It has been interesting to observe the dispersal of the second batch of sea eagle chicks, now aged 7-8 months. Five birds have set up a communal roost in the Carse of Gowrie, whilst another four birds continue to roost close to the release site and move throughout Fife. This is a stark contrast to last year’s birds at this time, who had all moved out of Fife, with the majority of birds in a communal roost in Strathbraan. Although birds spent sometime in the Carse, north of the Tay estuary last year, the second batch of birds have lingered here much longer. We carry out extensive screening of health and pollutants when the birds enter Scotland and it will be interesting to see how different factors affect birds survival and health as they grow and disperse or whether this is just down to differences between individuals.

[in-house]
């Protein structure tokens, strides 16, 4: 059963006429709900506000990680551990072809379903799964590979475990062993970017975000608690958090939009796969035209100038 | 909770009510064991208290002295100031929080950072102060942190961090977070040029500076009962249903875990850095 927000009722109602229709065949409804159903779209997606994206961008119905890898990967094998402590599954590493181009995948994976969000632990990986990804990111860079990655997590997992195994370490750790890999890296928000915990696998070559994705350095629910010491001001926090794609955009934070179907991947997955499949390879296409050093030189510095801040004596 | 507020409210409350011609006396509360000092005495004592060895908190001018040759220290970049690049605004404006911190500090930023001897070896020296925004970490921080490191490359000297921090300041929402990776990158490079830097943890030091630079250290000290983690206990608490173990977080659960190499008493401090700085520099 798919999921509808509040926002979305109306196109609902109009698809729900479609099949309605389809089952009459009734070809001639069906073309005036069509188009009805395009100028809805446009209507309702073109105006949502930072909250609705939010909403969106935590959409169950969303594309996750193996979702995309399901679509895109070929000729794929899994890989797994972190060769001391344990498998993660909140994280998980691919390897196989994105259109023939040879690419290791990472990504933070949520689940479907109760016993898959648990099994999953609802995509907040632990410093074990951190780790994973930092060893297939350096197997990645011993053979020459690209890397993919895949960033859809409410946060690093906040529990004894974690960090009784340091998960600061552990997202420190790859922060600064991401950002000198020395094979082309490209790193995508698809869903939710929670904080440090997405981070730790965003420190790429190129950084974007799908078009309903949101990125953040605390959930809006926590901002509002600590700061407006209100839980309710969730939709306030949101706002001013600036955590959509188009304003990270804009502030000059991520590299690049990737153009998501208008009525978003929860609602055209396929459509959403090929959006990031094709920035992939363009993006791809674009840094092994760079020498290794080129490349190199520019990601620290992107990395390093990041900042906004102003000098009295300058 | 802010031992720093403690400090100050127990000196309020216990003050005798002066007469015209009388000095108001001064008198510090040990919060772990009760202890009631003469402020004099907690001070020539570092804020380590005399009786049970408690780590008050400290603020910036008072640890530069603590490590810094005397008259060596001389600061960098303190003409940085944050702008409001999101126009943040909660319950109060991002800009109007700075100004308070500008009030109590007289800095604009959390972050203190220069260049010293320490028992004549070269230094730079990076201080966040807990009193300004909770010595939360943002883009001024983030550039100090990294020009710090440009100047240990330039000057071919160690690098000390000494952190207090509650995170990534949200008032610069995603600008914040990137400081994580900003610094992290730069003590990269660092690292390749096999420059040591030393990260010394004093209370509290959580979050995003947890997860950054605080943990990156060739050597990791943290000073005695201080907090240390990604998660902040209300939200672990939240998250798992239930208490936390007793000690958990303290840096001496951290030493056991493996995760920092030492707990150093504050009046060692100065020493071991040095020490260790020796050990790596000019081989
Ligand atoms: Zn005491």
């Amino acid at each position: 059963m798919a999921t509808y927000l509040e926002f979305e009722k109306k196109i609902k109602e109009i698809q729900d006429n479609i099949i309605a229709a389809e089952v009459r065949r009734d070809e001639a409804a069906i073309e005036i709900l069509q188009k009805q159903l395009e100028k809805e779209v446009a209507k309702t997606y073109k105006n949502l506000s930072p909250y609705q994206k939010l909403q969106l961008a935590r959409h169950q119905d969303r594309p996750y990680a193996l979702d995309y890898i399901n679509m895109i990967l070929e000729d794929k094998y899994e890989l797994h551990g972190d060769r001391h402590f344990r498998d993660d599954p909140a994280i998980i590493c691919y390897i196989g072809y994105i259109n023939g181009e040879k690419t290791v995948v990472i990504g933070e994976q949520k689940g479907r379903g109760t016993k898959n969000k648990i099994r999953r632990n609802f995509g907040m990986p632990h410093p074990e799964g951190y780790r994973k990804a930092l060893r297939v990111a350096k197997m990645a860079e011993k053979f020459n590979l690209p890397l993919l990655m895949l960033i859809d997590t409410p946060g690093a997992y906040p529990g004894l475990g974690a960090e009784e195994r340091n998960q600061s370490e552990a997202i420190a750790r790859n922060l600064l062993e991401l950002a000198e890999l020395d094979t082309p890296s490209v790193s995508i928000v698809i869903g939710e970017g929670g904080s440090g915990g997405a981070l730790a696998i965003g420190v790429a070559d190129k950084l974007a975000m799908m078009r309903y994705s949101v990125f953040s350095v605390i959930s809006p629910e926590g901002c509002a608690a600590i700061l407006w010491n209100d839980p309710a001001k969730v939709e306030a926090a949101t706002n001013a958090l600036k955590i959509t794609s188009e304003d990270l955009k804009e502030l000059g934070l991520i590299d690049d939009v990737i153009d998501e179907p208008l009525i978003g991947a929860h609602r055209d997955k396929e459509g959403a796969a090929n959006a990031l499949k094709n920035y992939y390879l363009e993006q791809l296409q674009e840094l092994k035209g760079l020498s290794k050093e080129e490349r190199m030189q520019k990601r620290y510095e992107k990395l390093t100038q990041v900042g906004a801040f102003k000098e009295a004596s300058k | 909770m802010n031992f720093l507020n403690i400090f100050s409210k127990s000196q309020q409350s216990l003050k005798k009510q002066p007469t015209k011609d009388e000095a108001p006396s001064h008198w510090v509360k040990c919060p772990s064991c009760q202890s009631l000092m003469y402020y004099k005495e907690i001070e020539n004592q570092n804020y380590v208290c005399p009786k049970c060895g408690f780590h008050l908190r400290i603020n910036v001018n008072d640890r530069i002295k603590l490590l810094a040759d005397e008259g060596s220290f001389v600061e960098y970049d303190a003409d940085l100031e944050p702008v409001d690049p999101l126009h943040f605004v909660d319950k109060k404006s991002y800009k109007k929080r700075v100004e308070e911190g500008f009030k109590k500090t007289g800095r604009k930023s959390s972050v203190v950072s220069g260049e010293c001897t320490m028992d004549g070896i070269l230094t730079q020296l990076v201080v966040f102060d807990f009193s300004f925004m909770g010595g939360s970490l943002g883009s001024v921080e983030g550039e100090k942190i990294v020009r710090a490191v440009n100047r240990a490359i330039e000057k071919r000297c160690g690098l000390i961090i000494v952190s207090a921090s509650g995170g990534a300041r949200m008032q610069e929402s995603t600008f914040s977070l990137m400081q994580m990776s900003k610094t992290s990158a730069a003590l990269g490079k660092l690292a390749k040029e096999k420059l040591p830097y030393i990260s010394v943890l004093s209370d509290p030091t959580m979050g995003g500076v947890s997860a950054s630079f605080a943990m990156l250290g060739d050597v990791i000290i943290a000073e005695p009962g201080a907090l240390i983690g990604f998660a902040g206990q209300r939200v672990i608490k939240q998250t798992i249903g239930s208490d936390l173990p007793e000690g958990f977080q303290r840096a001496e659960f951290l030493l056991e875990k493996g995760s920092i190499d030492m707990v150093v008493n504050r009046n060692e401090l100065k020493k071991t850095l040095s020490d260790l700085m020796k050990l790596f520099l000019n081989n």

The communal roost near Loch Tay appears to have broken up. Some of last year’s females have been covering a lot of ground, birds 5 and 7 were on Mull on the 17th December but bird 7 was then tracked and seen by two project volunteers near Murthly on the River Tay on the 20th December, covering over 100 miles in 3 days! Here she encountered a 2008 male (ring number 89), who has also been in the area and near Loch of the Lowes since early December.

We had our first confirmed sighting of one of last year’s birds sea fishing just north of Arbroath and have also received more sightings of sea eagles interacting with red kites around the west end of Glen almond in Perthshire.

As well as starting to apply for this year's licences and plan logistics, I am also looking forward to the release of a 20 minute film on the East Scotland project which is due out in February and continuing education and outreach in the local area with our field teachers at our Vane Farm reserve.

Many thanks to everyone who has reported sightings over the Christmas period and best wishes for the New Year.